— The Green Mummy • Fergus Hume

... returning: he had no sweethearts, was not a gambler, hardly knew anything about hunkian and rarely tried his luck at the more familiar revesino. He did not believe in the advice of the curates, laughed at Tandang Basio Macunat, had plenty of money and good clothes, yet he went to school reluctantly and looked with ...
— The Reign of Greed - Complete English Version of 'El Filibusterismo' • Jose Rizal

... matchless cuisine and for nothing else of good repute at all, entertained an angel unawares, and was much amused at Septimus Marvin's appearance, although the amusement was not apparent. The members, it would appear, were gentlemen of that good school of old France which, like many good things both French and English, is fast disappearing. And with all those faults, which we are so ready to perceive in any Frenchman, there is none on earth who will conceal from you so effectually ...
— The Last Hope • Henry Seton Merriman

... "But your school—" objected Miss Crane. "It was lovely of your mother to allow you to come with me, for I don't know another person who would have been so congenial or helpful. But I worry constantly over the time you are losing from ...
— The Dragon's Secret • Augusta Huiell Seaman

... and Destruction, am I thus despised! Condemned to Woman's Lust, and scorn'd by Man. By Bonvile too, after imploring, like a School-Boy, at his Feet—My Blood boils high, and scalds my very Heart! My inward Grief calls on me for Revenge, and I am all on fire! O that I had the proud Bonvile here now at my Feet, I'de use him worse than he did ...
— The City Bride (1696) - Or The Merry Cuckold • Joseph Harris

... their efforts have exceptionally contributed; and, hence, since it is the object of all socialistic schemes to render the achievement of such a reward impossible, we shall find that the ultimate problem for socialists of the modern school is how to discover another which in ...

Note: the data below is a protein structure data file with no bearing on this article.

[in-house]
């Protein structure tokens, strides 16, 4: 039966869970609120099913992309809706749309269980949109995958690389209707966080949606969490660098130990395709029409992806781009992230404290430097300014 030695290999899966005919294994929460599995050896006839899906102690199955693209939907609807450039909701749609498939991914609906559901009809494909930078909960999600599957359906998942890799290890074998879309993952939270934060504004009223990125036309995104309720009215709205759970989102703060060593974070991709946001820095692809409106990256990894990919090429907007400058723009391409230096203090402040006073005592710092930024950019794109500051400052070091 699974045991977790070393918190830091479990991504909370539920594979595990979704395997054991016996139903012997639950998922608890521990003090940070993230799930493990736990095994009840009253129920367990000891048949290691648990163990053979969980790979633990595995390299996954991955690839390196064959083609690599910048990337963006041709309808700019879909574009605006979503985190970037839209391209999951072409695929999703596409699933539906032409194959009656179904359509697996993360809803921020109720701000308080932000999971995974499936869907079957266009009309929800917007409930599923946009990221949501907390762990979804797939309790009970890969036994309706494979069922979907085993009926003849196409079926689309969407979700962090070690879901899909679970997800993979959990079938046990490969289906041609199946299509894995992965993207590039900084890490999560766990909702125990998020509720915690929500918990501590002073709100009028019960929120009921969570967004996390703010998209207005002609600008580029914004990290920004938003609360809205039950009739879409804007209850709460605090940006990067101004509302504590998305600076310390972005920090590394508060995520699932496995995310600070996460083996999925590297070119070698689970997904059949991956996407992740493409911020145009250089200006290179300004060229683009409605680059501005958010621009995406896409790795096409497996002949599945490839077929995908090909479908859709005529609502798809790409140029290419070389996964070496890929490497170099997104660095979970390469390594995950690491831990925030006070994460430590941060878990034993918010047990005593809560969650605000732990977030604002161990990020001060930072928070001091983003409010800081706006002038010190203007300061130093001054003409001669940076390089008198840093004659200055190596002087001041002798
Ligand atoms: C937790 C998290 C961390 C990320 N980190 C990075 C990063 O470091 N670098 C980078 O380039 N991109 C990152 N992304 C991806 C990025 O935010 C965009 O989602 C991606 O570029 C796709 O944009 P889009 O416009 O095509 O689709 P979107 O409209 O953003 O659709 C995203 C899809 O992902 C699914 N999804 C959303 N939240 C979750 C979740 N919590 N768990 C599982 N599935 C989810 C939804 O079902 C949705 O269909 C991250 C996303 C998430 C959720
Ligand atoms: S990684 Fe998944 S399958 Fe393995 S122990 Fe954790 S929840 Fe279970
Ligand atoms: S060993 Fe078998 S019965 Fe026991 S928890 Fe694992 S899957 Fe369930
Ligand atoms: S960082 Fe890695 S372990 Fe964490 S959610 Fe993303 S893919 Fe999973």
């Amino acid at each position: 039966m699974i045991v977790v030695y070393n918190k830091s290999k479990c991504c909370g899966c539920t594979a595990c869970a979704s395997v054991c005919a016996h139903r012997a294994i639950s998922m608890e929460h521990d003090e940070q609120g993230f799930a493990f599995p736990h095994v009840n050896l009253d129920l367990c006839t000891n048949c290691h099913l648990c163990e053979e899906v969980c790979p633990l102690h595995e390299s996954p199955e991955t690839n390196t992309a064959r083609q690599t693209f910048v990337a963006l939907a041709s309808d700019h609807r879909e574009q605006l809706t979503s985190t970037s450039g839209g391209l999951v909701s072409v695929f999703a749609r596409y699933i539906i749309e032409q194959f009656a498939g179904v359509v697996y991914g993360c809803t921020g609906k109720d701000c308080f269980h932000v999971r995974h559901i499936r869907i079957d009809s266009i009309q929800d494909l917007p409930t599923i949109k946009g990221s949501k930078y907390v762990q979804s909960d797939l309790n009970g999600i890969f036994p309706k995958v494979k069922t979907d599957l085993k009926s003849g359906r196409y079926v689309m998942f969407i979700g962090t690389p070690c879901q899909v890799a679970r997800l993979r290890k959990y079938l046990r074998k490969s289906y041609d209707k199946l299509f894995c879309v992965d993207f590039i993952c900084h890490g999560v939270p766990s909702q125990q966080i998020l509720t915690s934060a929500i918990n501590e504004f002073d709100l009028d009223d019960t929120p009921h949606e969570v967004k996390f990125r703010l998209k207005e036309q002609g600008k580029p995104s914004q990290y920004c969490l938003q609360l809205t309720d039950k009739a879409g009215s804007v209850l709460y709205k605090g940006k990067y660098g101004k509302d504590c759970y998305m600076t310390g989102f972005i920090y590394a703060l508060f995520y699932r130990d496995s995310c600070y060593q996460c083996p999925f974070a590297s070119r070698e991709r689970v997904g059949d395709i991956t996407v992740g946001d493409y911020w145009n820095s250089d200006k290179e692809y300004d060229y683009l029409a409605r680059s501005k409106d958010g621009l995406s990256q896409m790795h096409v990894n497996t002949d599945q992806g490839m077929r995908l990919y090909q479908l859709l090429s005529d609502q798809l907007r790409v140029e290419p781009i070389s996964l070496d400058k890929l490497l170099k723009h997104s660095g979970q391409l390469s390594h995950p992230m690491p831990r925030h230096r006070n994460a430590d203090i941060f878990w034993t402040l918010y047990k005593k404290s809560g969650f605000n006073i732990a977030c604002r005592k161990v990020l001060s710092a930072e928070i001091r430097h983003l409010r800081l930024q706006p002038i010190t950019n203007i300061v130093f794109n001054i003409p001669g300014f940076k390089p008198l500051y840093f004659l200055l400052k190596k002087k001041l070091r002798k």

— A Critical Examination of Socialism • William Hurrell Mallock

... his learning slowly, and he wrote after the fashion of a school-boy, who views his characters from every angle and follows their intricacies with corresponding movements of the tongue, hence the business of ...
— The Barrier • Rex Beach

... abundantly fed and warmed, sing at their easy task. There is enough for all and more than enough. Poverty has vanished. Want is unknown. The children play among the flowers. The youths and maidens are at school. There are no figures here bent with premature toil, no faces dulled and furrowed with a life of hardship. The light of education and culture has shone full on every face and illuminated it into all that it might be. The cheerful hours of easy labor vary but ...
— The Unsolved Riddle of Social Justice • Stephen Leacock

... than to ask why his statue was there. Dr. Joseph Rodes Buchanan is briefly noticed, his name incorrectly spelled, a catalogue of his publications given, and a volume attributed to him which was written by the notorious Dr. John Buchanan of Philadelphia. But nothing is said of the new school of philosophy, or of the new sciences, established by Dr. Buchanan. Evidently this is old fogy biography. The editors have gathered their material with a scoop, unable to distinguish between dirt, pebbles and jewels. Nevertheless they ...